Title

Poster Session - Occupations of drag queens and students with intellectual and developmental disabilities: Revealing the benefits of collaborative ethnography

Location

Himmarshee Room & 8th Floor Balcony

Start Time

3-10-2015 11:45 AM

End Time

3-10-2015 1:00 PM

Abstract

Occupational science researchers have looked towards ethnographic methods as a viable way to elucidate the complex emergence of occupation for both individuals and communities (Bailliard, Aldrich, & Dickie, 2012). These ethnographic methods have been founded both in classical ethnographic philosophy and, increasingly, more collaborative approaches. Classical ethnography has traditionally maintained an “objective” distance from the consultant, attempted to find objective truth, and prioritized the sensory experience of the ethnographer over that of the consultant (Clifford, 1983). Through this distancing, classic ethnography ineffectively attempts to extract the subjectivity of the ethnographer and consultants from study findings, denying its unquestionable influence in the resulting understanding of the consultant experience. However, through collaborative ethnographic methods, the relationship between ethnographer and consultants is prioritized as a determinant of outcomes. In recognizing and leveraging this relationship, researchers can facilitate a continual construction of shared meaning that is a more appropriate and congruent representation of the experience of both ethnographer and consultant (Jackson, 1989). As experienced by the researchers, this more collaborative approach to research allowed for a richer understanding of drag as it emerged through a family of drag queens and enabled a more adequate representation of the occupational experience of students with intellectual and developmental disabilities during post-secondary transition. Various ethnographic approaches, which acknowledged and built upon the inescapable collaborative nature of ethnography, encouraged openness and reciprocal intimacy between researchers and consultants as they explored the dynamic and artistic expression of drag and the community inclusion of post-secondary transition students. By specifically offering increased opportunity for consultant feedback and review, researchers were first challenged to understand drag as more than simply “dressing as a girl,” allowing its conceptualization to bourgeon into a complex and dynamic experience of occupation. Secondly, through collaboration with the charter school staff and participant observation with the students and vocational settings, multifaceted and emergent relationships that could be sustained through and after graduation began to surface. Through juxtaposition of the two researchers’ experiences with seemingly dissimilar populations, the benefits of collaborative ethnography with diverse populations are illuminated. By understanding both the challenges and benefits of sincere collaboration during ethnographic research, we were able to gain an invaluable tool for future exploration and study of occupation across a variety of communities.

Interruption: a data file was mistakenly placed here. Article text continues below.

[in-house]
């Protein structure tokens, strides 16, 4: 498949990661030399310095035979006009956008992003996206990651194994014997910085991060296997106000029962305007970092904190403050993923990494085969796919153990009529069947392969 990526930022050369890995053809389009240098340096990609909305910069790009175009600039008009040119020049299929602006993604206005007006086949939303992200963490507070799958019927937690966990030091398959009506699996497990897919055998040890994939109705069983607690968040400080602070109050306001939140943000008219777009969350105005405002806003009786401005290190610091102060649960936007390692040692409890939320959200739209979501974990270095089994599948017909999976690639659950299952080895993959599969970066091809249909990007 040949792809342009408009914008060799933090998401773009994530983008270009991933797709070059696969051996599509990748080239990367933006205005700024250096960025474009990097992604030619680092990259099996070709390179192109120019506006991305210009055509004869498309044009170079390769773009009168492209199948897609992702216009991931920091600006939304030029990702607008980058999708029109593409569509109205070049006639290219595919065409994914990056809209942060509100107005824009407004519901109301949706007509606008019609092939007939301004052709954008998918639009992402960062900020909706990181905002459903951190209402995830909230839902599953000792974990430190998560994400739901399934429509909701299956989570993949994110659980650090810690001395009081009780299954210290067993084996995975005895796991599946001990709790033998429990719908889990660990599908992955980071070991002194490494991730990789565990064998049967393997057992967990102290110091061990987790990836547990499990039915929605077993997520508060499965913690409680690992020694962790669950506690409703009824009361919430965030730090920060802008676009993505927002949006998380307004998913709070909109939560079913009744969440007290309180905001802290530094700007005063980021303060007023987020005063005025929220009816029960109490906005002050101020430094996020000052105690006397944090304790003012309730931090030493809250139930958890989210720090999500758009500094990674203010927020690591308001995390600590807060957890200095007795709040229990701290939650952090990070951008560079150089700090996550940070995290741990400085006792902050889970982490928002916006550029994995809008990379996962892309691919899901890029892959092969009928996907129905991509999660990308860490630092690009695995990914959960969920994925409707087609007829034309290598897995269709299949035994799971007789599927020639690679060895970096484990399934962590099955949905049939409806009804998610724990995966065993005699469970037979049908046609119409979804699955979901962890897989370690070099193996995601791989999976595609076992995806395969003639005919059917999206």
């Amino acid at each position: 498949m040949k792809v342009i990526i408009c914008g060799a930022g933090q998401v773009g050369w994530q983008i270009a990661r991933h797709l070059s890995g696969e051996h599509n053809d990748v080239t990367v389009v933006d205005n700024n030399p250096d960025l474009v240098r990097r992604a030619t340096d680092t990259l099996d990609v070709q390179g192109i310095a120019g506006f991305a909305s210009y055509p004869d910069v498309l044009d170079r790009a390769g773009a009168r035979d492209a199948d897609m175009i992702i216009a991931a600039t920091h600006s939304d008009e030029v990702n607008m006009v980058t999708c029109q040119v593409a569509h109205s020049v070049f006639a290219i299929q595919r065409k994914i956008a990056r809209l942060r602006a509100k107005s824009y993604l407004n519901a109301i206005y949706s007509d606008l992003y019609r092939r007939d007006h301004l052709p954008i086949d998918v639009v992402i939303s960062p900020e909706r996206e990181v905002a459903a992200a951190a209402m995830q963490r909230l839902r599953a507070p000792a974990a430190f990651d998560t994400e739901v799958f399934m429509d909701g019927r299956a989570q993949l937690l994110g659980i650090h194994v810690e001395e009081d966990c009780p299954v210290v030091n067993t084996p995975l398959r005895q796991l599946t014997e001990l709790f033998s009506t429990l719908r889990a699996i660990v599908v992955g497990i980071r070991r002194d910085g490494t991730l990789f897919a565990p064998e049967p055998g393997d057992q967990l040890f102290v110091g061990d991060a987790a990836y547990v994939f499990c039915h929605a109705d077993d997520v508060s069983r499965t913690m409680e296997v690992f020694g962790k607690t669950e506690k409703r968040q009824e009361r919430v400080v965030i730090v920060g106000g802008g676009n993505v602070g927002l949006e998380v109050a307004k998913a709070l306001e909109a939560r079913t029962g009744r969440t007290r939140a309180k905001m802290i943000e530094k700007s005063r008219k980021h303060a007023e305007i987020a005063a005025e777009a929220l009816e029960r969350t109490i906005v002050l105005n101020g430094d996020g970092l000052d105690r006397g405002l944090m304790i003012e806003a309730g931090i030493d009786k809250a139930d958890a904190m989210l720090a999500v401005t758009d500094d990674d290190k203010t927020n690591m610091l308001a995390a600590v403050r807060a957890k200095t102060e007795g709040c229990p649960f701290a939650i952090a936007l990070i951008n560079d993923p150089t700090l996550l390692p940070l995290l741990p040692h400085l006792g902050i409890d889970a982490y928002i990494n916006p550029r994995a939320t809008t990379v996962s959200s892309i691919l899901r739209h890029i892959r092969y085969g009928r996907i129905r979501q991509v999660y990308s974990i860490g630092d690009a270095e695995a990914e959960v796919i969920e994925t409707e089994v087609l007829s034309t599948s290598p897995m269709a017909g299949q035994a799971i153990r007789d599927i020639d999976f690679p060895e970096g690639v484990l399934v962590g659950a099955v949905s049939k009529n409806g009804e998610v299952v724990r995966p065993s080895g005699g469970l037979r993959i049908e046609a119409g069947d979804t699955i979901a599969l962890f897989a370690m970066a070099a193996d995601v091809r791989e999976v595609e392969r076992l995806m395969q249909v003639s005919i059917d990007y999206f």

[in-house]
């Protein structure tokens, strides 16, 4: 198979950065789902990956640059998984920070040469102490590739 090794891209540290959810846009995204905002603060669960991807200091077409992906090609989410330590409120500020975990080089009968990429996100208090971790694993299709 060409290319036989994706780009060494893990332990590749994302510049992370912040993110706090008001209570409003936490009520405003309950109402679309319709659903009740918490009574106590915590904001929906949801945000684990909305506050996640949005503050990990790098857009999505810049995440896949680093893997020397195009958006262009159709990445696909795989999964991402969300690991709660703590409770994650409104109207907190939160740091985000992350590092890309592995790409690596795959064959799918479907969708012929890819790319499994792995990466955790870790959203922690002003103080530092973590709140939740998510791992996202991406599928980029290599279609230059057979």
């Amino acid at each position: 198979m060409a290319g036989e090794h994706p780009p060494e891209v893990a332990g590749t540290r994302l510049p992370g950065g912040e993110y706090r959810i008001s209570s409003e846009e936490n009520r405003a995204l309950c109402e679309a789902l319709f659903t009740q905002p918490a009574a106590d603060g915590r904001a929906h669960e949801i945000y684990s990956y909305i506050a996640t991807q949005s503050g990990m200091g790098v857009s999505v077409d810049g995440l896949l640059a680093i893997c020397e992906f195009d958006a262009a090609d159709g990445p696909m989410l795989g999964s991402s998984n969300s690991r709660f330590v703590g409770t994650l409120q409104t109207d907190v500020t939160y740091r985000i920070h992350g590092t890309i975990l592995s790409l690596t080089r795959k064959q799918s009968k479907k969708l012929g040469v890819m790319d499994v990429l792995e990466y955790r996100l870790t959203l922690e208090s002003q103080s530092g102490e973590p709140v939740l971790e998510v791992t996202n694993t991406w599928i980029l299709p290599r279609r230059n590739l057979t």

Key Words: ethnography, drag, transition

References

Bailliard, A., Aldrich, R., & Dickie, V. (2013). Ethnography and the transactional study of occupation. In M. Cutchin and V. Dickie (Eds.), Transactional perspectives on occupation (pp. 157-168). New York, NY: Springer.